The San Diego Concert Band
    Big Brass Quartet- tuba ensemble (EETT)

  8. Quote Originally Posted by tonewheeler View Post
    I hope your consulting with a dentist with a DDS and MD after his name.
    Here in the US in general, the only dual degree folks with a DDS (or DMD - same thing) and MD you are going to find will be Oral Surgeons and most Oral Surgeons are not dual degreed. Oral Surgeons are also not known for fabricating replacement teeth. A board certified Prosthodontist (may have an additional MS) has years of additional formal training and specializes in replacement teeth. He or she will often work hand in hand with an Oral Surgeon or Periodontist for the pre-prosthetic procedures (tooth removal, bony recontouring, dental implants, etc.). This may be a good bet if you do not have a line on one of the many excellent general dentists out there who knows his or her limitations but oftentimes can do everything. Word of mouth is a powerful tool and says a great deal about someone's level of care and skill. Wishing you the best with this transition.
    Bob Tampa FL USA
    Euph -- 1984 B&H Round Stamp Sovereign 967 / 1978 Besson NS 767 / Early 90s Sterling MP: 4AL and GW Carbonaria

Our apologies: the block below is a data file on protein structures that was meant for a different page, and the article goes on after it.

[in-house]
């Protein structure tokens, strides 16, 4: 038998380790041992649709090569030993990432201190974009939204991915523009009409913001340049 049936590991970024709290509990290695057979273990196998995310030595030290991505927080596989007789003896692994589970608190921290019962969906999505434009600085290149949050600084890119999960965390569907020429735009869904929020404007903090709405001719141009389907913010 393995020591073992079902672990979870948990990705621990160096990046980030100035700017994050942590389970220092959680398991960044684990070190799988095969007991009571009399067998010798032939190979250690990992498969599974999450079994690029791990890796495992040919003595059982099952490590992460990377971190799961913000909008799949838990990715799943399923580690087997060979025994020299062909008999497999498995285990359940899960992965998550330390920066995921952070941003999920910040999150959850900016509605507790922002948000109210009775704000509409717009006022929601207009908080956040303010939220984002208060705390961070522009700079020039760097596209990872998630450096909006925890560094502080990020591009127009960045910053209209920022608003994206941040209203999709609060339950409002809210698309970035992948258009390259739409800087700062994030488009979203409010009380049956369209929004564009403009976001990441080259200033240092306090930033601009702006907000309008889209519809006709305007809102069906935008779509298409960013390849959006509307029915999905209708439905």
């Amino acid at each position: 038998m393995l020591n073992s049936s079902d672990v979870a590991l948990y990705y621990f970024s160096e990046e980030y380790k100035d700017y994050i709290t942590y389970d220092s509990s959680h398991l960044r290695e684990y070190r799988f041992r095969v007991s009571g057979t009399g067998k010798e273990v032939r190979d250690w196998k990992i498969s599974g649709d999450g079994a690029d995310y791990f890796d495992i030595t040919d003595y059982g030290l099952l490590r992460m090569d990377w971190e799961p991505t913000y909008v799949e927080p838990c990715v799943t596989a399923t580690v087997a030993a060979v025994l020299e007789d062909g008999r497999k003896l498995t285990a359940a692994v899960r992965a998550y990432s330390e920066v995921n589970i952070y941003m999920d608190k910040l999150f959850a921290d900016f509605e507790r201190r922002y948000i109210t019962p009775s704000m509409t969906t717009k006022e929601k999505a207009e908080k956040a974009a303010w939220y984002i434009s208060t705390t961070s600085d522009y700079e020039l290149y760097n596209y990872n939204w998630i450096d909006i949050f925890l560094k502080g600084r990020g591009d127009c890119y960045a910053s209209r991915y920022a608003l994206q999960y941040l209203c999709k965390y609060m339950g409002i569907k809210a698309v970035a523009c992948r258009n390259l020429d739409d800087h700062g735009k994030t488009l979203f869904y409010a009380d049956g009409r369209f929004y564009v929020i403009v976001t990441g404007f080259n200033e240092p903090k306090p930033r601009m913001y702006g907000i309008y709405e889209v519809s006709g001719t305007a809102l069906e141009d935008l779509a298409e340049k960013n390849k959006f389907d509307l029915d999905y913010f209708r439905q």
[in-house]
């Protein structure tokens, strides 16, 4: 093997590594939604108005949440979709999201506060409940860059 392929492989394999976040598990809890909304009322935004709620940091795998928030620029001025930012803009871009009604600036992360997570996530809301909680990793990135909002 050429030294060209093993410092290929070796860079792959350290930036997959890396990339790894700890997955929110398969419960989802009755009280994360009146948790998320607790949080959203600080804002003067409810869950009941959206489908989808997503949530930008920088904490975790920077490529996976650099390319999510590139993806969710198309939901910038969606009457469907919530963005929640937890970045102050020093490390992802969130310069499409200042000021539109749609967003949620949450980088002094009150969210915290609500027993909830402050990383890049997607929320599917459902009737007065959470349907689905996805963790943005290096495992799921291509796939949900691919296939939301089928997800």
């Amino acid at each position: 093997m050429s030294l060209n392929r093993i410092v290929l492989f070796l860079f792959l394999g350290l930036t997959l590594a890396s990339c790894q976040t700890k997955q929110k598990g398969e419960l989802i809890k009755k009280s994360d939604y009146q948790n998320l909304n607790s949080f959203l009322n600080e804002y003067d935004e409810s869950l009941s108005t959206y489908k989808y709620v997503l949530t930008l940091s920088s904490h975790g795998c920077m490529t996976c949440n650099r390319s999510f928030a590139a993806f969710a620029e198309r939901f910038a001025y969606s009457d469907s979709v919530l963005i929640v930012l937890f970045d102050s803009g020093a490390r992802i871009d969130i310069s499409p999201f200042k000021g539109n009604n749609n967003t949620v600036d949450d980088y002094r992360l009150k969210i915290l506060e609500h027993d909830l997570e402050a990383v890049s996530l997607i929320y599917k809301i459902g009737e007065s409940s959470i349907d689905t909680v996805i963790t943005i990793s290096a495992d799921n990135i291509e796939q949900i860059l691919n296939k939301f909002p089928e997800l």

Tuba -- 2014 Wisemann 900 CC / 2013 Mack 410 MP: Blokepiece Symphony American Shank and 33.2 #2 Rim

  9. #9
    hmm, i'm not really considering to travel to the USA for this... In Belgium we have the general dentist, that's the one who referred me to the oral surgeon (here they are called stomatologist), he will perform the pre procedure of tooth removal. There is another specialist who actually makes the protheses. They are all MD with their own speciallism. I'm pretty confident they are all very capable in my case. Friday I have a prelimanary consult with the surgeon. The operation of removal will probably be scheduled for mid-october
    I also purchased the Stolzel practice adaptor, as soon as it has been delivered i will update on how that works for me.

  10. I hope the practice adaptor works out for you, I notice from your link that it is for a bass trombone adaptor so have you a large bore euphonium and been told that this adaptor is suitable ?
    Quote Originally Posted by johan View Post
    hmm, i'm not really considering to travel to the USA for this... In Belgium we have the general dentist, that's the one who referred me to the oral surgeon (here they are called stomatologist), he will perform the pre procedure of tooth removal. There is another specialist who actually makes the protheses. They are all MD with their own speciallism. I'm pretty confident they are all very capable in my case. Friday I have a prelimanary consult with the surgeon. The operation of removal will probably be scheduled for mid-october
    I also purchased the Stolzel practice adaptor, as soon as it has been delivered i will update on how that works for me.